sē: him-, her-, itself, themselves (reflexive)

SINGULAR ALL GENDERS , S.&P.

Nom.

Acc. sē Gen. suī

Dat. sibi Abl. sē

Notes

1. ipse,-a,-um is an emphatic word (the emperor himself visited our farm).

2. sē is reflexive: it refers to the subject but is never itself the subject, hence no nominative (the emperor dressed himself).

3. ipse, ipsa, ipsum may appear by itself as a pronoun, or as an adjective agreeing with a noun or pronoun (Cicerō ipse = Cicero himself; ego ipse = I myself).

4. The accusative and ablative sē sometimes appear as sēsē.

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alius: other, another

SINGULAR MASCULINE FEMININE NEUTER

Nom. alius alia aliud

Acc. alium aliam aliud

Gen. alīus alīus alīus

Dat. aliī aliī aliī

Abl. aliō  aliā  aliō 

PLURAL

Nom. aliī aliae alia

Acc. aliōs aliās alia

Gen. aliōrum aliārum aliōrum

Dat. aliīs aliīs aliīs

Abl. aliīs aliīs aliīs

alter: one (of two), the other

SINGULAR MASCULINE FEMININE NEUTER

Nom. alter altera alterum

Acc. alterum alteram alterum

Gen. alterīus alterīus alterīus

Dat. alterī alterī alterī

Abl. alterō  alterā  alterō 

PLURAL

Nom. alterī alterae altera

Acc. alterōs alterās altera

Gen. alterōrum alterārum alterōrum

Dat. alterīs alterīs alterīs

Abl. alterīs alterīs alterīs

Notes

1. alter,-era,-erum is generally used when there are two parties: one … the other.

2. The ‘i’ of the genitive singular alterius is sometimes short.

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Relative pronoun: who, which, what

SINGULAR MASCULINE FEMININE NEUTER

Nom. quī quae quod

Acc. quem quam quod

Gen. cuius cuius cuius

Dat. cui cui cui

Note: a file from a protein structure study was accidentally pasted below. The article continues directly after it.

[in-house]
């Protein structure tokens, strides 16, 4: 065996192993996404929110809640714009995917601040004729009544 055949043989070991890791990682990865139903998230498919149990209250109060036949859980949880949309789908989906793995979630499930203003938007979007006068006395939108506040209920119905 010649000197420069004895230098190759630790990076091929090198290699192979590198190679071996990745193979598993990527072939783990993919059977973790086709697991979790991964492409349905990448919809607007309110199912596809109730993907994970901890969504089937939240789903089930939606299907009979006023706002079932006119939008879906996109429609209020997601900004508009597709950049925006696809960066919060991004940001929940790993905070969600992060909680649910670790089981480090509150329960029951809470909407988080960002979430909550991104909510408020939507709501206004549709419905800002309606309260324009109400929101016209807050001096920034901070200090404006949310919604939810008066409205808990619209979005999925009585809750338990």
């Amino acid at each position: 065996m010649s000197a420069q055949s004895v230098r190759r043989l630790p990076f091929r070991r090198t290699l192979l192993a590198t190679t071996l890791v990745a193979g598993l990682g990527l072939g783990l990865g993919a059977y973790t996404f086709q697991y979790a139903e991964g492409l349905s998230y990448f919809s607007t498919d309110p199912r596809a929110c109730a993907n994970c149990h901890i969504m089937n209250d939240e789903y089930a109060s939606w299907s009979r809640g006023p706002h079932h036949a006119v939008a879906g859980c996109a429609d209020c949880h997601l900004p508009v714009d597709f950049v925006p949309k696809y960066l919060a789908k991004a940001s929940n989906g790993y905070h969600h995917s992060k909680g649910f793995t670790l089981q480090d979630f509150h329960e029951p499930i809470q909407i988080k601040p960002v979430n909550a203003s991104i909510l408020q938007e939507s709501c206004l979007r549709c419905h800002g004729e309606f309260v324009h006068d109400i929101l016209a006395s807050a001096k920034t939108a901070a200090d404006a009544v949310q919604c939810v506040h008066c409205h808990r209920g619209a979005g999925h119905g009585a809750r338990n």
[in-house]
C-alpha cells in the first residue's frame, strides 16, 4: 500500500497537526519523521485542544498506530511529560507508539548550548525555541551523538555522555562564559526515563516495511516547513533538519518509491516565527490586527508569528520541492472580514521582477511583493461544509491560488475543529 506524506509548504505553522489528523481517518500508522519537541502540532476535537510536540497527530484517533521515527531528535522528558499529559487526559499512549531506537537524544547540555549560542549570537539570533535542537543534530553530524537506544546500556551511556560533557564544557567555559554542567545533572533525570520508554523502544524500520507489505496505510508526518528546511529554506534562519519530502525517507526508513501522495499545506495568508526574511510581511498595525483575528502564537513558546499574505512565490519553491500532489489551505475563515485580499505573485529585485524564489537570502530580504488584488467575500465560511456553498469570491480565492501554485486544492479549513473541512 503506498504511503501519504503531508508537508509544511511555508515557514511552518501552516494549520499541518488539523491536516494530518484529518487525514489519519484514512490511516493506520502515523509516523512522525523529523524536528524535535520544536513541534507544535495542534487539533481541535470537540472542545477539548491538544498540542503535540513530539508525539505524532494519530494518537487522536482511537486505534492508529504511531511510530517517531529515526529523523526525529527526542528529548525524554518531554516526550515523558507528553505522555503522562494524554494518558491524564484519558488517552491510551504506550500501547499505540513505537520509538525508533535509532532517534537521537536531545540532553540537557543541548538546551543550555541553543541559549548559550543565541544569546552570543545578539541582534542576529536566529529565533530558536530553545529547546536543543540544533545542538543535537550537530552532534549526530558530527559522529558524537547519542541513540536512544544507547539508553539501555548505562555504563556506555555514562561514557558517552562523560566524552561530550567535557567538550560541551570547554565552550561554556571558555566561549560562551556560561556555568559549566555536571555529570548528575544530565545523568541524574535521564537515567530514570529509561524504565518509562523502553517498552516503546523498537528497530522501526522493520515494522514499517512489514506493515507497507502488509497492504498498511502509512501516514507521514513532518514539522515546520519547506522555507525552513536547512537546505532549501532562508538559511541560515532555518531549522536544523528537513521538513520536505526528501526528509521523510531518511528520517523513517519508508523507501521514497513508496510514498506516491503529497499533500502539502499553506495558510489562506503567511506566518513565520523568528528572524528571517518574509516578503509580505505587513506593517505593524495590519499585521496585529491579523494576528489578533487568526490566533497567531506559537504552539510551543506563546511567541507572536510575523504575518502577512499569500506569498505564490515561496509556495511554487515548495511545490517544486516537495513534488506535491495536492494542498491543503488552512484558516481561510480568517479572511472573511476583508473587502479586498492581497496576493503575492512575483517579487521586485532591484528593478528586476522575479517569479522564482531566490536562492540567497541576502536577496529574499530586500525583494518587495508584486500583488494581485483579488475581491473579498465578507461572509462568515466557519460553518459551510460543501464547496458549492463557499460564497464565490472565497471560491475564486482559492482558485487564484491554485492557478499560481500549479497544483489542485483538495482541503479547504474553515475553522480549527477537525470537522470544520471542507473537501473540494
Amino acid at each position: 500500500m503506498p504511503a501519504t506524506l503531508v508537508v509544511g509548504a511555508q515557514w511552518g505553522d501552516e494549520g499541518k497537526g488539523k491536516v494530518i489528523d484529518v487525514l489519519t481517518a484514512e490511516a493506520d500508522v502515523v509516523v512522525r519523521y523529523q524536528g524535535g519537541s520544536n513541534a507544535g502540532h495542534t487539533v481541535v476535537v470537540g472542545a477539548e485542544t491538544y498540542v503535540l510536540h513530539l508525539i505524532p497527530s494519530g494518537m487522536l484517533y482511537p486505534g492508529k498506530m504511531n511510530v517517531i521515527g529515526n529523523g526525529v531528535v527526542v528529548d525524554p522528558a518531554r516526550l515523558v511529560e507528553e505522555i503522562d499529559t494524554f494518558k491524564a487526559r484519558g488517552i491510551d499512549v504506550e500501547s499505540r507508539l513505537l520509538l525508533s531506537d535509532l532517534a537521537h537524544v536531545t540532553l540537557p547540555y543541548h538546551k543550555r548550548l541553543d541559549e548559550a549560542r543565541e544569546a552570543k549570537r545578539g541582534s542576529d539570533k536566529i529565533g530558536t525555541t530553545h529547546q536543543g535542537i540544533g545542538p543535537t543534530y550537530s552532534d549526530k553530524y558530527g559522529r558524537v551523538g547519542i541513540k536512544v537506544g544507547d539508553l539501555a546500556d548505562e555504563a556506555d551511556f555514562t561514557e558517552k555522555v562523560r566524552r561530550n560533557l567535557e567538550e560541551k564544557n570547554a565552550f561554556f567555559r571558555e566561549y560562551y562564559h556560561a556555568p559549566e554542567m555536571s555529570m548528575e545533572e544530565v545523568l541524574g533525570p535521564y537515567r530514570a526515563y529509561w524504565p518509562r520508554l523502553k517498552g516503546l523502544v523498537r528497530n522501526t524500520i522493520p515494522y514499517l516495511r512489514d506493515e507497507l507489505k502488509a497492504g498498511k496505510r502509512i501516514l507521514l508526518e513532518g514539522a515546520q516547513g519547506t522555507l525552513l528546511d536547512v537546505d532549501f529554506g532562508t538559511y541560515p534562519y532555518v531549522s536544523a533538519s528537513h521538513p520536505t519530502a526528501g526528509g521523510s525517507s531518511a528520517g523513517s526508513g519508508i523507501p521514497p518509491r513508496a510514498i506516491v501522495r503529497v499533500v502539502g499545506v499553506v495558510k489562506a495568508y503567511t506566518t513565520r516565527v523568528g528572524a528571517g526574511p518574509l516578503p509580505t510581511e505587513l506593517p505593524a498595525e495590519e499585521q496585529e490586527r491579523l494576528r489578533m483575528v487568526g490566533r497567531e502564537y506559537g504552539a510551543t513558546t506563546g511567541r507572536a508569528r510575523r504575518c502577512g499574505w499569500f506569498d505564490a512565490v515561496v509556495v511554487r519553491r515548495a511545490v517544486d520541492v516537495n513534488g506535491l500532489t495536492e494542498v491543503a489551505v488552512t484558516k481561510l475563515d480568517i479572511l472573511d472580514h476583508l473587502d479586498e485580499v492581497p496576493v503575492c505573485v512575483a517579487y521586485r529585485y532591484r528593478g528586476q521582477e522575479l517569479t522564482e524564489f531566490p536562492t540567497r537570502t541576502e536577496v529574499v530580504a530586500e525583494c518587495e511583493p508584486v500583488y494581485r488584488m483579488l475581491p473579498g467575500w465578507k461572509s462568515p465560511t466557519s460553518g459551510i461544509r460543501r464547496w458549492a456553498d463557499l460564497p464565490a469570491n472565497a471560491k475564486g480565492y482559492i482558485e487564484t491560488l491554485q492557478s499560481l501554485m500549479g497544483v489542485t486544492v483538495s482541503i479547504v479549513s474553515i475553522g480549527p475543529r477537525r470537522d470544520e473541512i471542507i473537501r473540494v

Abl. quō quā quō

PLURAL

Nom. quī quae quae

Acc. quōs quās quae

Gen. quōrum quārum quōrum

Dat. quibus quibus quibus

Abl. quibus quibus quibus

Notes

1. A relative pronoun does not ask a question but introduces more information, relating to its antecedent: the emperor (antecedent), who was very rich, gave money to all his friends.

2. The relative pronoun takes its gender and number from its antecedent, and its case from its role within the clause it introduces:

imperātor, quī opulentissimus erat, pecūniam amīcīs dedit omnibus

3. The relative pronoun often appears in tandem with another pronoun:

quī sēsē cūrant illōs cūrant deī (the gods care for those who care for themselves)

hī quōs hodiē vidētis vōs nōn timent (these (men) whom you see today do not fear you)

4. As well as which, quod may mean that, in that or, very commonly, because. This use is probably formed from the accusative of the neuter pronoun as an accusative of respect: in respect of which.

5. As well as feminine whom or which in the accusative, quam may mean than, as or how. With an adverb in the superlative it means as … as possible (quam celerrimē = as quickly as possible).

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Interrogative pronoun: who?, which?, what?

SINGULAR MASCULINE FEMININE NEUTER

Nom. quis (quī) quis (quae) quid

Acc. quem quam quid

Gen. cuius cuius cuius